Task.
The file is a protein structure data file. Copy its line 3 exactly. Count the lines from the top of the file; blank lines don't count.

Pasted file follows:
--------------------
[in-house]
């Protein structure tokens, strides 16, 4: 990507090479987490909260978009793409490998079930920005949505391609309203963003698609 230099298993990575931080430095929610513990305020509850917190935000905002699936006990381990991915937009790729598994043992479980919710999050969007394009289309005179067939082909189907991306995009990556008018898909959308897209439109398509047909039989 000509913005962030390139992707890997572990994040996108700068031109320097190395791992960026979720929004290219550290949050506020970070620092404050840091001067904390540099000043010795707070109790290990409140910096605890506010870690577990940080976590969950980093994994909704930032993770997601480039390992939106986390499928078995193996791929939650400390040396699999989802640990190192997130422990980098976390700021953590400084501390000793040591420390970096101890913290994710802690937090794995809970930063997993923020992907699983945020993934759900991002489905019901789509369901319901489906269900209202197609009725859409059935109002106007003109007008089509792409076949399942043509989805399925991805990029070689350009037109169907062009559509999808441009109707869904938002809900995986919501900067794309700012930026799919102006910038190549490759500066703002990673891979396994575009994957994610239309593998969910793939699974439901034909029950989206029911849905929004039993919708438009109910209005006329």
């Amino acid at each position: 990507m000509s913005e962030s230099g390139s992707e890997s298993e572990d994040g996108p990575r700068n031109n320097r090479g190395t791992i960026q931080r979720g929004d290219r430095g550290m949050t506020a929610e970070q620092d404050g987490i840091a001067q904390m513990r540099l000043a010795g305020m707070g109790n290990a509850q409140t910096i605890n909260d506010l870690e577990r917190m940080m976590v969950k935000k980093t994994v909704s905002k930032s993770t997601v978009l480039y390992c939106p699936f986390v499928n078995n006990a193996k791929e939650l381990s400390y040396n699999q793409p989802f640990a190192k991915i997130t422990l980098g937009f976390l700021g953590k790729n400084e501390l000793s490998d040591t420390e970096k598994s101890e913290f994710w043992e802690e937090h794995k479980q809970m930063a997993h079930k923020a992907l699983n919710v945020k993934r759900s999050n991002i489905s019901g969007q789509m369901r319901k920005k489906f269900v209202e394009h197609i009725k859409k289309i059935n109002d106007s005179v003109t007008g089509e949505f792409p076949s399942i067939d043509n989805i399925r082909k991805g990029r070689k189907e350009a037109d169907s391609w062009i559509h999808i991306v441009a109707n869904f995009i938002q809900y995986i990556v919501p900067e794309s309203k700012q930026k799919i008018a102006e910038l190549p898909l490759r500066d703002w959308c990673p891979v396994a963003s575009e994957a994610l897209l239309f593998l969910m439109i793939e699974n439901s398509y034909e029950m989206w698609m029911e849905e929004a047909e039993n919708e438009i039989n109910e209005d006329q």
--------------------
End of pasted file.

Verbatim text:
């Amino acid at each position: 990507m000509s913005e962030s230099g390139s992707e890997s298993e572990d994040g996108p990575r700068n031109n320097r090479g190395t791992i960026q931080r979720g929004d290219r430095g550290m949050t506020a929610e970070q620092d404050g987490i840091a001067q904390m513990r540099l000043a010795g305020m707070g109790n290990a509850q409140t910096i605890n909260d506010l870690e577990r917190m940080m976590v969950k935000k980093t994994v909704s905002k930032s993770t997601v978009l480039y390992c939106p699936f986390v499928n078995n006990a193996k791929e939650l381990s400390y040396n699999q793409p989802f640990a190192k991915i997130t422990l980098g937009f976390l700021g953590k790729n400084e501390l000793s490998d040591t420390e970096k598994s101890e913290f994710w043992e802690e937090h794995k479980q809970m930063a997993h079930k923020a992907l699983n919710v945020k993934r759900s999050n991002i489905s019901g969007q789509m369901r319901k920005k489906f269900v209202e394009h197609i009725k859409k289309i059935n109002d106007s005179v003109t007008g089509e949505f792409p076949s399942i067939d043509n989805i399925r082909k991805g990029r070689k189907e350009a037109d169907s391609w062009i559509h999808i991306v441009a109707n869904f995009i938002q809900y995986i990556v919501p900067e794309s309203k700012q930026k799919i008018a102006e910038l190549p898909l490759r500066d703002w959308c990673p891979v396994a963003s575009e994957a994610l897209l239309f593998l969910m439109i793939e699974n439901s398509y034909e029950m989206w698609m029911e849905e929004a047909e039993n919708e438009i039989n109910e209005d006329q």